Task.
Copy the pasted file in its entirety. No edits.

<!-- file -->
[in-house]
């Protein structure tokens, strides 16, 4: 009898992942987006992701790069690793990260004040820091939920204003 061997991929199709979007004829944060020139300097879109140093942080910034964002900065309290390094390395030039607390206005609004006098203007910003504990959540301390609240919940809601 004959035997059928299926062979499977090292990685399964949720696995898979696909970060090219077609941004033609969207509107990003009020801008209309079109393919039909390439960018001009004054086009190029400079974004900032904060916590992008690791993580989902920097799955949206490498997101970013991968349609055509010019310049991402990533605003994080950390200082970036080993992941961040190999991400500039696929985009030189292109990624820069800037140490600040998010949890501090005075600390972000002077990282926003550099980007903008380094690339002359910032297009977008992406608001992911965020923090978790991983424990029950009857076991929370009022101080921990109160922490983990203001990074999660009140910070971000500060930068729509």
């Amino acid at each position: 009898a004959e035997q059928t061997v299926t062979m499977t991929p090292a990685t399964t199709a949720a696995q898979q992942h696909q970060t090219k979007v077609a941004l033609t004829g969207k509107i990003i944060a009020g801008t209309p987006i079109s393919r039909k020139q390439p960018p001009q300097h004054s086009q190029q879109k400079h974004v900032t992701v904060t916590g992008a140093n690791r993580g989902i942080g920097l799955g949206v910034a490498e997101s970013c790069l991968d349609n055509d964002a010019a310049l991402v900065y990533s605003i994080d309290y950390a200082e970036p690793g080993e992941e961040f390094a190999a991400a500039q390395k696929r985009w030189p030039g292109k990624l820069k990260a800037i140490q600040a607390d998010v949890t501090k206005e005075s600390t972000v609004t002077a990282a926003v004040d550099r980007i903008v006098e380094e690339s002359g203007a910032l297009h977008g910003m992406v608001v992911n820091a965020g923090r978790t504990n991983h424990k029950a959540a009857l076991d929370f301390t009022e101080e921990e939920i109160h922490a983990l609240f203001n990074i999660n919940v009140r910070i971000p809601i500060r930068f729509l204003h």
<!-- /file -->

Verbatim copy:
[in-house]
């Protein structure tokens, strides 16, 4: 009898992942987006992701790069690793990260004040820091939920204003 061997991929199709979007004829944060020139300097879109140093942080910034964002900065309290390094390395030039607390206005609004006098203007910003504990959540301390609240919940809601 004959035997059928299926062979499977090292990685399964949720696995898979696909970060090219077609941004033609969207509107990003009020801008209309079109393919039909390439960018001009004054086009190029400079974004900032904060916590992008690791993580989902920097799955949206490498997101970013991968349609055509010019310049991402990533605003994080950390200082970036080993992941961040190999991400500039696929985009030189292109990624820069800037140490600040998010949890501090005075600390972000002077990282926003550099980007903008380094690339002359910032297009977008992406608001992911965020923090978790991983424990029950009857076991929370009022101080921990109160922490983990203001990074999660009140910070971000500060930068729509």
């Amino acid at each position: 009898a004959e035997q059928t061997v299926t062979m499977t991929p090292a990685t399964t199709a949720a696995q898979q992942h696909q970060t090219k979007v077609a941004l033609t004829g969207k509107i990003i944060a009020g801008t209309p987006i079109s393919r039909k020139q390439p960018p001009q300097h004054s086009q190029q879109k400079h974004v900032t992701v904060t916590g992008a140093n690791r993580g989902i942080g920097l799955g949206v910034a490498e997101s970013c790069l991968d349609n055509d964002a010019a310049l991402v900065y990533s605003i994080d309290y950390a200082e970036p690793g080993e992941e961040f390094a190999a991400a500039q390395k696929r985009w030189p030039g292109k990624l820069k990260a800037i140490q600040a607390d998010v949890t501090k206005e005075s600390t972000v609004t002077a990282a926003v004040d550099r980007i903008v006098e380094e690339s002359g203007a910032l297009h977008g910003m992406v608001v992911n820091a965020g923090r978790t504990n991983h424990k029950a959540a009857l076991d929370f301390t009022e101080e921990e939920i109160h922490a983990l609240f203001n990074i999660n919940v009140r910070i971000p809601i500060r930068f729509l204003h």